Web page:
As commercial officer at the Marine Stewardship Council (MSC), Loren Hiller is hugely passionate about eradicating unsustainable fishing, which she says has tripled over the past 40 years.
She firmly believes that the MSC fishery standard, its Chain of Custody and the blue tick eco-label that qualifying businesses are awarded are crucial in helping to keep our oceans teaming with fish, protect the 12% of the world’s population she says relies on fisheries and aquaculture for their livelihood, and feed the one billion-plus people that depend on fish as their main source of protein.
Celebrating its 20th anniversary last year, the NGO has without doubt driven significant change, with the MSC programme boasting 359 certified fisheries and another 89 in assessment. This represents around 14% of the world’s wild capture, says Loren, and in turn, the MSC’s blue tick can be seen on hundreds of thousands of retail products as well as over 3,500 restaurant menus in the UK, 124 of which are fish and chips shops.
“People are starting to recognise the label more and, in fact, our latest studies show that 77% of British consumers demand independent labelling for brands’ and supermarkets’ sustainability claims,” says Loren. “So, consumers want to see the blue label on menus and on packaging as well because…sustainability is a bit of a buzzword and it gets thrown around too much. You might say your fish is sustainable, but how do you really know?”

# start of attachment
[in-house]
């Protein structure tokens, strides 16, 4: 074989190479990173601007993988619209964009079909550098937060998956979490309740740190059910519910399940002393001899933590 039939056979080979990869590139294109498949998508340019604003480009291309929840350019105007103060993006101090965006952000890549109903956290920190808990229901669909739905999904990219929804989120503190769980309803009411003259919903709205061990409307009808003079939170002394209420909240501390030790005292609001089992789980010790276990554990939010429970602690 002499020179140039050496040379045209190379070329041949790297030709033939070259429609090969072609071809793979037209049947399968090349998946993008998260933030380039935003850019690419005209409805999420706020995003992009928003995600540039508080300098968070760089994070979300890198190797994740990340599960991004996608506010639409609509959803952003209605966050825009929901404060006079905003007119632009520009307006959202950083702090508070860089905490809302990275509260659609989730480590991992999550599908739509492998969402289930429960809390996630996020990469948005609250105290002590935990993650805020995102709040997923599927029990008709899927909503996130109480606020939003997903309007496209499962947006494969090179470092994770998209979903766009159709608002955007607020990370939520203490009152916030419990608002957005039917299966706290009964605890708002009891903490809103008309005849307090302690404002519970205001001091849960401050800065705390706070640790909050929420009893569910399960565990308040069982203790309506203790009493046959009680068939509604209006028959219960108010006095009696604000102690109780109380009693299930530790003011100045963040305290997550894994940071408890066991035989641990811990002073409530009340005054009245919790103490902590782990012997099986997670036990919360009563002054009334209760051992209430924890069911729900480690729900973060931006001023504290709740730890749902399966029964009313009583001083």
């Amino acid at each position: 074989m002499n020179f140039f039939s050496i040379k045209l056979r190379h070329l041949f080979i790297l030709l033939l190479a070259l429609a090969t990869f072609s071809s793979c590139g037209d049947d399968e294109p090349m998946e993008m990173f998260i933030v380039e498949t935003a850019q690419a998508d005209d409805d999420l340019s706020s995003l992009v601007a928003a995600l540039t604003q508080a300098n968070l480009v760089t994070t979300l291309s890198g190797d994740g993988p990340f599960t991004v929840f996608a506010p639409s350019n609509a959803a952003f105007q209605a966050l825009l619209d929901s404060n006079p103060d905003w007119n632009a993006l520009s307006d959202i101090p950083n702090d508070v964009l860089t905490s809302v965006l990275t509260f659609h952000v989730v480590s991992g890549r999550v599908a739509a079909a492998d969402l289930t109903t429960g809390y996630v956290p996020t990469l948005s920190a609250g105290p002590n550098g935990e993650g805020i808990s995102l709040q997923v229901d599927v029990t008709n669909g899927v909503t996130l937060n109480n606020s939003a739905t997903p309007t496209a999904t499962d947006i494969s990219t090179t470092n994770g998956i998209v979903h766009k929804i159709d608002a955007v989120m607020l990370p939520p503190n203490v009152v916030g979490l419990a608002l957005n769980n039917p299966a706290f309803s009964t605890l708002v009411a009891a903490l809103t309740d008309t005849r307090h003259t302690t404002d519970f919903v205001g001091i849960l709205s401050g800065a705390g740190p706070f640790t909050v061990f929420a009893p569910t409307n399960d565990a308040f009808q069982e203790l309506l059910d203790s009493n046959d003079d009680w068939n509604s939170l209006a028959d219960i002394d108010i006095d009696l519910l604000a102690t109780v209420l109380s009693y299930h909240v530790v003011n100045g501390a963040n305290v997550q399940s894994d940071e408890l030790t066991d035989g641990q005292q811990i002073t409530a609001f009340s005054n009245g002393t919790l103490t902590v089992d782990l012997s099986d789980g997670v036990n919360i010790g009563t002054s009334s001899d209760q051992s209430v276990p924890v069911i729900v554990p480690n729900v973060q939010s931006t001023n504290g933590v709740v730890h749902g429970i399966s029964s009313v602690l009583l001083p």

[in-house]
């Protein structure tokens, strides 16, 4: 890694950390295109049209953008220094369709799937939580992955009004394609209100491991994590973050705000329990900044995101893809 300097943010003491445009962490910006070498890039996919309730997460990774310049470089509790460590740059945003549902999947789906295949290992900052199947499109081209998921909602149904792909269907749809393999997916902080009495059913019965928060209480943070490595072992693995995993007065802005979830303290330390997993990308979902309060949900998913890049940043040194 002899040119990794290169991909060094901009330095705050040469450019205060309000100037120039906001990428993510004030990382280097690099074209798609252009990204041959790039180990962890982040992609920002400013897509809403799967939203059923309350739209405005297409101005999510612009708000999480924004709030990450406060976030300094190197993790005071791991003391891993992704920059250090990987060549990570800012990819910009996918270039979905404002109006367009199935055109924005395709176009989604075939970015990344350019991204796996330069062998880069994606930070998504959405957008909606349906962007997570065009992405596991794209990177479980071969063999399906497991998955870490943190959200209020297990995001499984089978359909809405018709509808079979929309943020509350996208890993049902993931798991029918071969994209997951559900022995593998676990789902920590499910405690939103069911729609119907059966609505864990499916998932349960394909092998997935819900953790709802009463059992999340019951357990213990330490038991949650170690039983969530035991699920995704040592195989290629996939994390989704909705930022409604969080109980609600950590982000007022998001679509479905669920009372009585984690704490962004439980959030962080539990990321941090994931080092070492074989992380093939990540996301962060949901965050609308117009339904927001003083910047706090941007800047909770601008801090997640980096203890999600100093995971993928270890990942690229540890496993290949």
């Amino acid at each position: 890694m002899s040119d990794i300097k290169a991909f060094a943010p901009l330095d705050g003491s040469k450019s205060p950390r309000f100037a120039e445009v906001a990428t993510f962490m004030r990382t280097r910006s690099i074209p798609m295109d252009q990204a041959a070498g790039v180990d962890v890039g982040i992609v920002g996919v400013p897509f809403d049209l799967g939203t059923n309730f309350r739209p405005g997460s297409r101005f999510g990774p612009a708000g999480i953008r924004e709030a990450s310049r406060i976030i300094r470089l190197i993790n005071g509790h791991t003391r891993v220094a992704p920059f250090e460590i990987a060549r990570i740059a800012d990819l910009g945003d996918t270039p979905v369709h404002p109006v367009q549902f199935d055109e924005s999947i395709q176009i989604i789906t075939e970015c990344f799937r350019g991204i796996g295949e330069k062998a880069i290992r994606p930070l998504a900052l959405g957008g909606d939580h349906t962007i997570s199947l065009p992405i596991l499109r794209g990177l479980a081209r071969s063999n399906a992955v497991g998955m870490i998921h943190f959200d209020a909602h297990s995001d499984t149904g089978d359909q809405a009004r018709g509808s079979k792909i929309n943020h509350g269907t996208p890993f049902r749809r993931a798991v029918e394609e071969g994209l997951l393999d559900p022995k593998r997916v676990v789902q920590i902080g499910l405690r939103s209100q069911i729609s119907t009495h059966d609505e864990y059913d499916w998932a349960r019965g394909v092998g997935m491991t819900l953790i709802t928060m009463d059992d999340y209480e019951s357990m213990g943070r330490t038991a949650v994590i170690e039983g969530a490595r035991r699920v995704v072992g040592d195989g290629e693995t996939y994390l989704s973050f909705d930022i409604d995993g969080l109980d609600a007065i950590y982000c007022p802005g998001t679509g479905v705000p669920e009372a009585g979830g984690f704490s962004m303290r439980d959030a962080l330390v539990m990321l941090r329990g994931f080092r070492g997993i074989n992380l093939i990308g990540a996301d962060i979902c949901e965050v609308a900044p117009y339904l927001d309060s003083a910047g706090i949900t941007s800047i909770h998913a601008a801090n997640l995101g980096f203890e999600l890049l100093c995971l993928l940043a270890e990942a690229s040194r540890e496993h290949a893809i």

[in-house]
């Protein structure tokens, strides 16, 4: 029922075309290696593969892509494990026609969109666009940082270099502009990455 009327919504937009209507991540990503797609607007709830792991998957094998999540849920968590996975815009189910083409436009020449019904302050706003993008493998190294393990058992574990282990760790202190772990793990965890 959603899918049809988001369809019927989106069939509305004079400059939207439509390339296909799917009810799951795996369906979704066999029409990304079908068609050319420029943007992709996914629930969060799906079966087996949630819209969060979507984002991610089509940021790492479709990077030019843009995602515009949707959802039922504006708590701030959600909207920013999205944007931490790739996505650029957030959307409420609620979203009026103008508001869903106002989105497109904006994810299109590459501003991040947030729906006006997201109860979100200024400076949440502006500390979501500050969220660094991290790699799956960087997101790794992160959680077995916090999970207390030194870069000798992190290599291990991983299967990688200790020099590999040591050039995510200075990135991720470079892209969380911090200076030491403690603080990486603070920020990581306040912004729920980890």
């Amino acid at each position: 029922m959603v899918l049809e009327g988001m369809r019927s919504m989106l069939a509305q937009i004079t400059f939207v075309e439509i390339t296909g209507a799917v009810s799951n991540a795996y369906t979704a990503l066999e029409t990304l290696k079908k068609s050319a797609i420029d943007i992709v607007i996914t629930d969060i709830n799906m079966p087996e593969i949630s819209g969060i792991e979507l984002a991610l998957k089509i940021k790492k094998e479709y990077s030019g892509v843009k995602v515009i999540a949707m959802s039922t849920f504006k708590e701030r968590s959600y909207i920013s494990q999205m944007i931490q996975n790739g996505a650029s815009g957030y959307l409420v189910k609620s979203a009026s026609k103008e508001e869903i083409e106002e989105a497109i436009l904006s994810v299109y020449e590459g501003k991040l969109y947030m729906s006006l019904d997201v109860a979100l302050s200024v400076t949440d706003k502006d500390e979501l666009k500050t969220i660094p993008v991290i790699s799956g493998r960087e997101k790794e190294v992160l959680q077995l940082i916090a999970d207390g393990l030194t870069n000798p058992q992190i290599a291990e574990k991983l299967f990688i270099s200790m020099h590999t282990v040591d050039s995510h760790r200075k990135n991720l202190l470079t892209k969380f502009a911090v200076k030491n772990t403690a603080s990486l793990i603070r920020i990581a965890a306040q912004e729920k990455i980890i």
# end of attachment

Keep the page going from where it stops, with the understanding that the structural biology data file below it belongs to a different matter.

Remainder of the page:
Despite making major advances, Loren is aware of the criticisms laid against MSC. While many claim the programme sets the bar too high for sustainability standards, others believe it’s too low. More recently the lack of British fisheries in the programme has been brought into question as has the cost of becoming certified, particularly for small, independent businesses like those in the fish and chip shop sector.
But Loren is fierce in her defence, stating that if the standards weren’t as high then the MSC programme wouldn’t be as credible as it currently is, and insisting it is now easier and cheaper for independent businesses to get on board. She highlights the discount offered to NFFF members as one example, adding: “We’re not here to make money, we’re here to make a difference.”
Loren’s ultimate goal is for MSC to become the industry norm and, to meet this end, she believes in the organisation’s ability to continually evolve by listening to the latest scientific evidence, becoming more consumer-friendly and reviewing its practices.
“We regularly review our standards, we welcome input from stakeholders in industry, and we regularly review what we’re doing so we can be the best of its kind, which we currently are,” she remarks.
Hear more about how the MSC programme is changing the way the world fishes, sources and eats seafood in our podcast with Loren, which is free to listen to here.